Furthermore, Abraham in the Bible and in the Qur’an is a man devoted to the utmost of loving-kindness to all, non-believers included. Abraham even prays for the wicked people of Sodom. In the Bible, he challenges God – “will the Judge of all the Earth not act with Justice?” Abraham is the religious model to whom all the great religions look up to.
Many Westerners and secularists may be turned off by a religious, symbolic figure. First, it must again be emphasized that this is the Holy Land. It is absurd to not take religion into account in resolving the conflict. Furthermore, as was seen in the American Civil Rights movement, religion played a key role in bringing unity to people and inspiration that all humanity is created in the image of God and has liberty and justice as human rights.
If it would actually achieve peace, would secularists still oppose it? There is no religious coercion in utilizing a spiritual figure as a unifying political symbol. Many lands have places named after great “heroes”: Alexandria for Alexander the Great; Romulus for Rome; Washington, DC for both Washington and Christopher Columbus. Abraham as a unifying figure is hiding in plain sight.
Let us also address two more matters. As Abraham is the father of the Jewish people whose Covenant with God is ultimately what connects the People of Israel to the Land of Israel, he is the symbolic marker for why Jews have roots in the Land.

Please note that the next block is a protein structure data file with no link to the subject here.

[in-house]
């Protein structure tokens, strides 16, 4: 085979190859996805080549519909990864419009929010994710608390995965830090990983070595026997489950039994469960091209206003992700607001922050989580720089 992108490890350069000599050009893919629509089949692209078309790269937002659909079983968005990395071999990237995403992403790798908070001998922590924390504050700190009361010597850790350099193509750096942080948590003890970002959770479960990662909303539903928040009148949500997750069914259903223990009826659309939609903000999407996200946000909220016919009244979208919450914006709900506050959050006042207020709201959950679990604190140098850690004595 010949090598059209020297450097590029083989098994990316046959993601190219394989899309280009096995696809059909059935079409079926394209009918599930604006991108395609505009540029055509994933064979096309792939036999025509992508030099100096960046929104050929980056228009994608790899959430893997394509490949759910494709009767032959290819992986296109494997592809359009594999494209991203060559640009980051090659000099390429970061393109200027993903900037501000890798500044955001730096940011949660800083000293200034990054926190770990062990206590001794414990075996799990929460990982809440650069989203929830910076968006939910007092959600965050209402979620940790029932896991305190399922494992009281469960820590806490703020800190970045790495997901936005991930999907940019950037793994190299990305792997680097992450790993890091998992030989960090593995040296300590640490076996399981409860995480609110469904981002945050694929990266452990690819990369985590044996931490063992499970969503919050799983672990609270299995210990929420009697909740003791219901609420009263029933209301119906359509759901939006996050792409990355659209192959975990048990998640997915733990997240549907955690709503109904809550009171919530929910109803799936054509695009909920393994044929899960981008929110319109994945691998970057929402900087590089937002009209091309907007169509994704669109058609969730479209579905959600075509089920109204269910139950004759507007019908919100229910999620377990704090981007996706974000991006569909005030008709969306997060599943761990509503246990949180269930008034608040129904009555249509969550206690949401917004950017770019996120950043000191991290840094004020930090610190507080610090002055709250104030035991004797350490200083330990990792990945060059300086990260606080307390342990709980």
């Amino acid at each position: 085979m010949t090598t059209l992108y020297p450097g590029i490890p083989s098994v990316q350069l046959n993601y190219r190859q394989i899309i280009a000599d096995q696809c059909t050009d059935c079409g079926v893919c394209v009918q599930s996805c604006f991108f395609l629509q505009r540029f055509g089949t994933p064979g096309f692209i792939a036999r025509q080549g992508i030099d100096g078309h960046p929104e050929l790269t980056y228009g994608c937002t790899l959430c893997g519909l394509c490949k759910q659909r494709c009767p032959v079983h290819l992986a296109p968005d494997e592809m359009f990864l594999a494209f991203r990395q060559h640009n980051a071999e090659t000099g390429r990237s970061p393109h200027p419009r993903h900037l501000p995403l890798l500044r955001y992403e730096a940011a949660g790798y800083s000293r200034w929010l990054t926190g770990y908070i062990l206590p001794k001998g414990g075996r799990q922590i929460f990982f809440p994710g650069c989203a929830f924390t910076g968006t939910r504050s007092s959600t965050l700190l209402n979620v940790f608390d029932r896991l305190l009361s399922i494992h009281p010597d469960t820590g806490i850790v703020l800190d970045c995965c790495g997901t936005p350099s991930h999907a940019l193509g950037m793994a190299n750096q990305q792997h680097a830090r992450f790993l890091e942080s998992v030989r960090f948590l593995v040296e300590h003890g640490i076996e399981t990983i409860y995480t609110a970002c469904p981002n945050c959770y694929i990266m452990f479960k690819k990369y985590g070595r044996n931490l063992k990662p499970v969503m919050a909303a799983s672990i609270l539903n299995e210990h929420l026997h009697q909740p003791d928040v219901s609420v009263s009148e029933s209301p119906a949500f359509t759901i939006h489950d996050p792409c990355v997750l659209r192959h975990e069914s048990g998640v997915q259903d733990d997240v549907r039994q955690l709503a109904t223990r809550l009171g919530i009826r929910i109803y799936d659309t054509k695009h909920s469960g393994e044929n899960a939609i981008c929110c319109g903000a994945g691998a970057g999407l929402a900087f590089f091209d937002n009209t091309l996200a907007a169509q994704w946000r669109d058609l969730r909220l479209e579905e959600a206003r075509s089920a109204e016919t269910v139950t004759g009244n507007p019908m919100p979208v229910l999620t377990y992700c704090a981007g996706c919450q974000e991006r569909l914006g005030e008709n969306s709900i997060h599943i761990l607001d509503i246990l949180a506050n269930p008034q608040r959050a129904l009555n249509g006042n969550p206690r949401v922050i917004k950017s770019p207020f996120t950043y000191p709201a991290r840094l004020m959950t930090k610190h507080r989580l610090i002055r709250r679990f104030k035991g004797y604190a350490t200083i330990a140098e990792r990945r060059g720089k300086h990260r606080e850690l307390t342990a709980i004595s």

Second, it is commonly stated among Islamist groups that “Islam is the Solution”. If we replace that slogan with “Abraham is the Solution” it will bring forth an ecumenical Islam that Christianity and Judaism can join hands with. The spiritual power of 3 billion people being inspired by peace in the Holy Land and joint spiritual activities, has the potential not only to change things in this region, but perhaps even in the entire world.
Abrahamic Federalism has the potential to be a key that unlocks what may seem to be an intractable problem. It provides a political structure and a political/spiritual symbol that the peoples who dwell in the Holy Land can unite around. What it requires is a paradigm shift to see that a solution is possible. It provides a framework through which all other specific problems can be addressed.
The main question that remains is this: Are we willing to see things differently than we do now?